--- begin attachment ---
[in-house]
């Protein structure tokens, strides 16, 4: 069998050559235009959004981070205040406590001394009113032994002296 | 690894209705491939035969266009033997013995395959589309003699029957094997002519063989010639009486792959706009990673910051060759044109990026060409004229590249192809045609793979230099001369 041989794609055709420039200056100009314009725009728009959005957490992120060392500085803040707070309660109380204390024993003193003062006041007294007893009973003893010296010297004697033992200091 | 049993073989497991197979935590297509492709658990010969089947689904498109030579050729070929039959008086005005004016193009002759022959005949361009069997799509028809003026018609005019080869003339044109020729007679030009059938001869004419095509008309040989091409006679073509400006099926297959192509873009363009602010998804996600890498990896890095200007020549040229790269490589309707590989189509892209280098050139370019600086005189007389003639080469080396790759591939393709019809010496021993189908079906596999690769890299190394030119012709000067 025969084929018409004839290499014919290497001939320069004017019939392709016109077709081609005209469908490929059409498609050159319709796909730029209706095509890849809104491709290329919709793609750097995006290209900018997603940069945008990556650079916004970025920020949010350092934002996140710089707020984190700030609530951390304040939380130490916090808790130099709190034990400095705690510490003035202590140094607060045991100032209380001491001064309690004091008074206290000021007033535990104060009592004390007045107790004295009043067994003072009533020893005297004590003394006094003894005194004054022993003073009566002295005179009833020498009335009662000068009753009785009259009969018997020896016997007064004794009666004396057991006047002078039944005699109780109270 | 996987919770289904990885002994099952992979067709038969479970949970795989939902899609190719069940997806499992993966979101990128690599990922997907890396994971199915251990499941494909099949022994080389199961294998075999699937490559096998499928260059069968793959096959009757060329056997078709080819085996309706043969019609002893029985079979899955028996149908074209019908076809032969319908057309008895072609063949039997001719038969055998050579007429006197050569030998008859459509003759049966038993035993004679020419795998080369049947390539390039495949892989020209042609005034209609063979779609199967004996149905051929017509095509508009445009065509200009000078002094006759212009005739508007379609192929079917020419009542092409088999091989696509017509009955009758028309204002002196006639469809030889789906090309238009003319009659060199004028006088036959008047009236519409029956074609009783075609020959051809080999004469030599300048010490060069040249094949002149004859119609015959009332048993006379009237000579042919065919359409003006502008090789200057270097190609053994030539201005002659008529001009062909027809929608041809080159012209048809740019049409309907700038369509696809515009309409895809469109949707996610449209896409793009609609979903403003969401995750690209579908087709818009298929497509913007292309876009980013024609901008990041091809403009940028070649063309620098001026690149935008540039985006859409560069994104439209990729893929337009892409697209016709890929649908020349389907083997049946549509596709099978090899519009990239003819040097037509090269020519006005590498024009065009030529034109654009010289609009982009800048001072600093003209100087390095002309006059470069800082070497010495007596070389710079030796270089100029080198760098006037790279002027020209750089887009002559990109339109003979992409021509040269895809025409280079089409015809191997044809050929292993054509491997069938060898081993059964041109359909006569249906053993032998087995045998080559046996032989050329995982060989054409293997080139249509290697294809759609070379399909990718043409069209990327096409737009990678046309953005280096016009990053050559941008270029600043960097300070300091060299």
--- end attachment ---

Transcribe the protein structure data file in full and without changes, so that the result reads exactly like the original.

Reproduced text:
[in-house]
């Protein structure tokens, strides 16, 4: 069998050559235009959004981070205040406590001394009113032994002296 | 690894209705491939035969266009033997013995395959589309003699029957094997002519063989010639009486792959706009990673910051060759044109990026060409004229590249192809045609793979230099001369 041989794609055709420039200056100009314009725009728009959005957490992120060392500085803040707070309660109380204390024993003193003062006041007294007893009973003893010296010297004697033992200091 | 049993073989497991197979935590297509492709658990010969089947689904498109030579050729070929039959008086005005004016193009002759022959005949361009069997799509028809003026018609005019080869003339044109020729007679030009059938001869004419095509008309040989091409006679073509400006099926297959192509873009363009602010998804996600890498990896890095200007020549040229790269490589309707590989189509892209280098050139370019600086005189007389003639080469080396790759591939393709019809010496021993189908079906596999690769890299190394030119012709000067 025969084929018409004839290499014919290497001939320069004017019939392709016109077709081609005209469908490929059409498609050159319709796909730029209706095509890849809104491709290329919709793609750097995006290209900018997603940069945008990556650079916004970025920020949010350092934002996140710089707020984190700030609530951390304040939380130490916090808790130099709190034990400095705690510490003035202590140094607060045991100032209380001491001064309690004091008074206290000021007033535990104060009592004390007045107790004295009043067994003072009533020893005297004590003394006094003894005194004054022993003073009566002295005179009833020498009335009662000068009753009785009259009969018997020896016997007064004794009666004396057991006047002078039944005699109780109270 | 996987919770289904990885002994099952992979067709038969479970949970795989939902899609190719069940997806499992993966979101990128690599990922997907890396994971199915251990499941494909099949022994080389199961294998075999699937490559096998499928260059069968793959096959009757060329056997078709080819085996309706043969019609002893029985079979899955028996149908074209019908076809032969319908057309008895072609063949039997001719038969055998050579007429006197050569030998008859459509003759049966038993035993004679020419795998080369049947390539390039495949892989020209042609005034209609063979779609199967004996149905051929017509095509508009445009065509200009000078002094006759212009005739508007379609192929079917020419009542092409088999091989696509017509009955009758028309204002002196006639469809030889789906090309238009003319009659060199004028006088036959008047009236519409029956074609009783075609020959051809080999004469030599300048010490060069040249094949002149004859119609015959009332048993006379009237000579042919065919359409003006502008090789200057270097190609053994030539201005002659008529001009062909027809929608041809080159012209048809740019049409309907700038369509696809515009309409895809469109949707996610449209896409793009609609979903403003969401995750690209579908087709818009298929497509913007292309876009980013024609901008990041091809403009940028070649063309620098001026690149935008540039985006859409560069994104439209990729893929337009892409697209016709890929649908020349389907083997049946549509596709099978090899519009990239003819040097037509090269020519006005590498024009065009030529034109654009010289609009982009800048001072600093003209100087390095002309006059470069800082070497010495007596070389710079030796270089100029080198760098006037790279002027020209750089887009002559990109339109003979992409021509040269895809025409280079089409015809191997044809050929292993054509491997069938060898081993059964041109359909006569249906053993032998087995045998080559046996032989050329995982060989054409293997080139249509290697294809759609070379399909990718043409069209990327096409737009990678046309953005280096016009990053050559941008270029600043960097300070300091060299």